So, what are the biggest obstacles facing the development of the home VR market right now? “Price,” Hudzietz explains. “To get into home VR, realistically, it’s going to cost at least $2,000. The headsets are between $400 and $700 and you need a powerful gaming PC to run them. That’s pretty prohibitive for widespread home adoption. Obviously, as the technology gets better, the price is probably going to drop a lot, so I think you’ll start seeing more and more headsets that don’t require connection to a computer. Once those cost less than $500, you’ll see more widespread home adoption.”
Any rapidly developing technology is bound to have some teething problems, and VR is no different. “I’m not gonna lie—I love the technology—but it also frustrates the heck out of me sometimes!” Hudzietz says. “Since it’s developing so rapidly, VR hardware is buggy, bulky, and kind of cumbersome. Obviously, what we’ve seen in the lab is that people love it. Every time someone gets in the headset, their mind is blown. They come away from it saying, ‘holy cow! I had no idea this was possible!’”
Many people had their first taste of VR using basic headsets like Google Cardboard, released back in 2014, which allowed people to view static panoramic videos in 360 degrees. Hudzietz contends that the technology has come on in leaps and bounds since then. “VR has changed so much since I started doing this even a year ago,” he says. “There have been a lot of improvements in room-scale VR, which offers six degrees of freedom. I can look around, up and down, but if I start walking forward, the character in the virtual environment walks forward too. It’s a far more immersive experience. I can interact with the environment, bend down and look under the table. I can walk around something. That’s been the biggest jump—the mass adoptions of systems like the HTC Vive or Oculus Rift and their quality is what’s changed the most in the last year or so.”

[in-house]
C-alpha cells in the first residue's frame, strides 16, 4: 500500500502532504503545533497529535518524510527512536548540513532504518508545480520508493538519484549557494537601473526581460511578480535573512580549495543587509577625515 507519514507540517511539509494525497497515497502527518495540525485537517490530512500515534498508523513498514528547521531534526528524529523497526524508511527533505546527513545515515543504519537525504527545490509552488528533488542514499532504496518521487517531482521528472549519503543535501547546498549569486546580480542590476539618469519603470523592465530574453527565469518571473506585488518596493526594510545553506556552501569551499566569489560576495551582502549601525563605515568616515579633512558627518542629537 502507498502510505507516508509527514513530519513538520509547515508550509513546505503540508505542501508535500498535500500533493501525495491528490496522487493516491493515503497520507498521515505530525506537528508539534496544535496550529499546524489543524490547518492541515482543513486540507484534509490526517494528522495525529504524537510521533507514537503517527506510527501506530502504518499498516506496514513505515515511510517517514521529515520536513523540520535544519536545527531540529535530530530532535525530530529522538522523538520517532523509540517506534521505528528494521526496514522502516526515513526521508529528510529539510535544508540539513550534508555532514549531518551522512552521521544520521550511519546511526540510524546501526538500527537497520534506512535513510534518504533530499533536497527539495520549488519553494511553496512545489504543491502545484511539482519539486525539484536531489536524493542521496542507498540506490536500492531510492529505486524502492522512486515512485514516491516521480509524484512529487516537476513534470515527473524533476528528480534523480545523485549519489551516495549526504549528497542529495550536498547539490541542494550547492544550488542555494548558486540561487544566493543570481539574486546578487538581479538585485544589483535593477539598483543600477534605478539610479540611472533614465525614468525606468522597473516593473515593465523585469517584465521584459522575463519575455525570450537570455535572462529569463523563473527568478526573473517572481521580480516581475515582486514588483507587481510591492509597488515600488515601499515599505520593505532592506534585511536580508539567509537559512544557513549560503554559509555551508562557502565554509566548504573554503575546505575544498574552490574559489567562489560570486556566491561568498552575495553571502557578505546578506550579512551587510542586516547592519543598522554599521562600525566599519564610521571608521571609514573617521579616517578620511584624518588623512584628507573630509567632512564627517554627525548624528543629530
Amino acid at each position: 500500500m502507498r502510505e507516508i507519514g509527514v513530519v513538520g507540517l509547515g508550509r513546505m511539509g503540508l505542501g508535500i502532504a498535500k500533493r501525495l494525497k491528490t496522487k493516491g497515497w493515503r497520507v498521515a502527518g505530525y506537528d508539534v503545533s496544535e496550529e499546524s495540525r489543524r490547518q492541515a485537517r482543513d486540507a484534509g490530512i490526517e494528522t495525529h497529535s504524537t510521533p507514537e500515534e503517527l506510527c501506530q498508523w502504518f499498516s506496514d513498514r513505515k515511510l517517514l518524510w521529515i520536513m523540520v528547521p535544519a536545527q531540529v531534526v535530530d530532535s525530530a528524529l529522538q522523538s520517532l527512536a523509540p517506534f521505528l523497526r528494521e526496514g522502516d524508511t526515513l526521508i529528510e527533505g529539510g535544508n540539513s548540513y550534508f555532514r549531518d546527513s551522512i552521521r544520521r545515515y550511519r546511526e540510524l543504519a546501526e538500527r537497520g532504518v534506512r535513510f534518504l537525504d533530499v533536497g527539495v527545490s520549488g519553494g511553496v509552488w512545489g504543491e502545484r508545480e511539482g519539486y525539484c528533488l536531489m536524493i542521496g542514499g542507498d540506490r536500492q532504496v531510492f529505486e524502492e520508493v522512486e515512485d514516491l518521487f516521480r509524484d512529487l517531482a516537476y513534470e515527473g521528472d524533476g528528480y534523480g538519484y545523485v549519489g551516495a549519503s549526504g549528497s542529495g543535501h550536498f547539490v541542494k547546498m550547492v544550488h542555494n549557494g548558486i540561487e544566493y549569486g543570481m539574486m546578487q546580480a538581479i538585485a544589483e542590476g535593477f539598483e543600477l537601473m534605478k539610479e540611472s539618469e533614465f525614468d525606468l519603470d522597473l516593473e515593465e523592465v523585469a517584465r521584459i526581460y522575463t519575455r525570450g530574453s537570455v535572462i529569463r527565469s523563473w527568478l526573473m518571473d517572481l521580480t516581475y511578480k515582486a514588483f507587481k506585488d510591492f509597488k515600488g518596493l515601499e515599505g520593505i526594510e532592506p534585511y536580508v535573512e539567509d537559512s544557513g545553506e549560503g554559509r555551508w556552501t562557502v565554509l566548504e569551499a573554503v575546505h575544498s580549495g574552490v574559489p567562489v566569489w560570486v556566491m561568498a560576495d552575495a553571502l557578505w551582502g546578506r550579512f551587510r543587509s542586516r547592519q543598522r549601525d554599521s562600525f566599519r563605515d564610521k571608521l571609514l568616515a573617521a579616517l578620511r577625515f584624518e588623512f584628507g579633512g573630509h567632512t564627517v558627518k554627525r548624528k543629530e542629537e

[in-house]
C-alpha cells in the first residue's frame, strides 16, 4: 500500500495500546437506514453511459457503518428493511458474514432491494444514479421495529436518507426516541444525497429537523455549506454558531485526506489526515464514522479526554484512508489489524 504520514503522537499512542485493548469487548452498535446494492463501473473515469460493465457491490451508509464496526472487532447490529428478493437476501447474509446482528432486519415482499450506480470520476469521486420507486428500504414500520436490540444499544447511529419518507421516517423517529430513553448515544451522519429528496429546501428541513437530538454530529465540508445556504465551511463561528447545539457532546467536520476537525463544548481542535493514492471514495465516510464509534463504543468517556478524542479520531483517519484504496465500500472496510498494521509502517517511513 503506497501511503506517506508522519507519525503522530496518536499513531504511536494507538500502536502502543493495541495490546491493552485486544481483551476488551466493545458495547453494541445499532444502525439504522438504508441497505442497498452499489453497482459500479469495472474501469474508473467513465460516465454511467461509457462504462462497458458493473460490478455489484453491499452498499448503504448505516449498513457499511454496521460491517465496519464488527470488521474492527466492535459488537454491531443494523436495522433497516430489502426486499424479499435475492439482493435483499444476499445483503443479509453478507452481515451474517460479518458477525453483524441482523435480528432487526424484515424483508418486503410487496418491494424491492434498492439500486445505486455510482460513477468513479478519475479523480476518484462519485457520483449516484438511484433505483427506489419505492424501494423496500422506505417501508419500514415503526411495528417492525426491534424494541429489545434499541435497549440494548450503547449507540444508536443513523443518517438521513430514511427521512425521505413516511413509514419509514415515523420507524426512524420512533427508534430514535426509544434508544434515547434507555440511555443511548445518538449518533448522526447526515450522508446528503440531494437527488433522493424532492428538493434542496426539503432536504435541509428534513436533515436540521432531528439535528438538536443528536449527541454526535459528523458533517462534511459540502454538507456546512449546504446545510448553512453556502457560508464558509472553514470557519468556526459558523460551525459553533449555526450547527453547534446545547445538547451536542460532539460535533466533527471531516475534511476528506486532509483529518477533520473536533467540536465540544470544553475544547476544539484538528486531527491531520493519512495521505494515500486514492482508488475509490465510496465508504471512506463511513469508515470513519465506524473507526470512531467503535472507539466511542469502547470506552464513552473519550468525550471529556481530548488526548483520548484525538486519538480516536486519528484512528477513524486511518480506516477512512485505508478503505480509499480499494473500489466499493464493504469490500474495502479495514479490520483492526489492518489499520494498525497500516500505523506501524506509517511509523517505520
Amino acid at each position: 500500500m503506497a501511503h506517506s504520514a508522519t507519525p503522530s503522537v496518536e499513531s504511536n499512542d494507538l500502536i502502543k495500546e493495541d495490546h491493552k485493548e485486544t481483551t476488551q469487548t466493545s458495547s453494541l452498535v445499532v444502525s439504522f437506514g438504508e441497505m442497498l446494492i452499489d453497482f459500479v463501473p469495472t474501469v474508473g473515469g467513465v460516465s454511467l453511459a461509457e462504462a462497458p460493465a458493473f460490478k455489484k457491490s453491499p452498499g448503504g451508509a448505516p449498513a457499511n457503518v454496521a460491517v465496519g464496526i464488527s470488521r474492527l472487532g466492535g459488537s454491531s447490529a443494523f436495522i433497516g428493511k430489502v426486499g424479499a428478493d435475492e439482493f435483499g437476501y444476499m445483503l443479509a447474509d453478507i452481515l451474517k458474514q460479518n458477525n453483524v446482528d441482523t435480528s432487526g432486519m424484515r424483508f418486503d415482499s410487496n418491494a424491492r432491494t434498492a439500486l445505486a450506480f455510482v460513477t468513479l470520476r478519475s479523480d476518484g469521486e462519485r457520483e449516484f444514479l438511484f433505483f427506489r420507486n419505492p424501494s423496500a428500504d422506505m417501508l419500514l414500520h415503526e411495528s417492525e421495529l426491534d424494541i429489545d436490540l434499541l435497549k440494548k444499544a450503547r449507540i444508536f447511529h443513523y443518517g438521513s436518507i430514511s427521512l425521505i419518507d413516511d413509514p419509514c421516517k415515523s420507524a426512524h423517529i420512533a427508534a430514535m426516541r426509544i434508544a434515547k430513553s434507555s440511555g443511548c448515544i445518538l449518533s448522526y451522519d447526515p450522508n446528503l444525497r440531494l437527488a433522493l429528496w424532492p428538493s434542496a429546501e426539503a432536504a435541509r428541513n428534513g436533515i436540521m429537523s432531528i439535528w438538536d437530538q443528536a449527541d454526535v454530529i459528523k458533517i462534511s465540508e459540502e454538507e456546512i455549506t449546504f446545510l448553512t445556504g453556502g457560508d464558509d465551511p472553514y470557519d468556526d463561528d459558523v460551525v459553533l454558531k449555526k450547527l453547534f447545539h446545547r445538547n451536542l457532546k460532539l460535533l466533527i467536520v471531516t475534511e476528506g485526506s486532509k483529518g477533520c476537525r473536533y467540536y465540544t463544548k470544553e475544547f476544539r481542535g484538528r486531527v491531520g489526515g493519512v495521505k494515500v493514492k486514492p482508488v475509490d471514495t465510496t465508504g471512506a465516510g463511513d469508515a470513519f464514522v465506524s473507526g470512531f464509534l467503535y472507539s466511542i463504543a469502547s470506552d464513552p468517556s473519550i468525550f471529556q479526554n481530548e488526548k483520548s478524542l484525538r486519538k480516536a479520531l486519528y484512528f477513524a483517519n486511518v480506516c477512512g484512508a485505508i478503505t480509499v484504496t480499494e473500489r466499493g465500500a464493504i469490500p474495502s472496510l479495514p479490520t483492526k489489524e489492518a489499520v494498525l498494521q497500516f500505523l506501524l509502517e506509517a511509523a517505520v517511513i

Hudzietz predicts that we’ll see a lot more adoption of augmented reality (AR), which uses camera technology to provide us with hybrid digital visualizations of the physical world. Rather than being transported elsewhere by a headset, AR provides an additional layer of information about your current surroundings. “Pokémon GO was a cool example of AR—you’re walking around in the real world, but you’re also seeing this Pokémon overlay,” Hudzietz says. “It’s a goofy example, but its mass adoption shows that there’s a lot of potential there. AR also has a lot more potential in industry than you’d think. Imagine a worker repairing a car. He can take his tablet, iPad, or iPhone, and by waving it over the car he can see all the broken parts that need to be repaired. We’re showing off this technology in our lounge as well. All this technology… it’s really on the cutting edge. The stuff coming out two weeks ago is different from what came out a month ago.”
To help boost the early adoption of VR and AR by industry, Capital Factory also opened up a new ground floor events space in May fitted with VR infrastructure. “Now, any event—whether it’s related to healthcare, education, or design—is VR accessible. It’s awesome that there’s more and more access to VR, because people want to do it, but you just need more headsets and more time. That’s what Capital Factory is doing. We’re giving people more headsets and giving them a more consistent amount of time in which to try them,” Hudzietz says.
With today’s VR experiences taking place so publicly, social and multiplayer VR seems like the logical next step up—enabling you to experience the virtual world with others, turning VR into a communal experience. This principle is quickly becoming visible in new practices utilizing the medium, which Hudzietz thinks are set to take off in the next couple of years. “I’m not a big gamer—I’m a huge movie buff though. There’s this new field called virtual cinema. It’s a kind of passive experience where you’re in a virtual environment and different stories and events are unfolding all around you. You can walk in any direction and interact with it. That to me is mind blowing. It’s kind of like a ‘choose your own adventure’ story, but a ‘choose your own adventure’ world.”
Read more from the Makers Issue | August 2017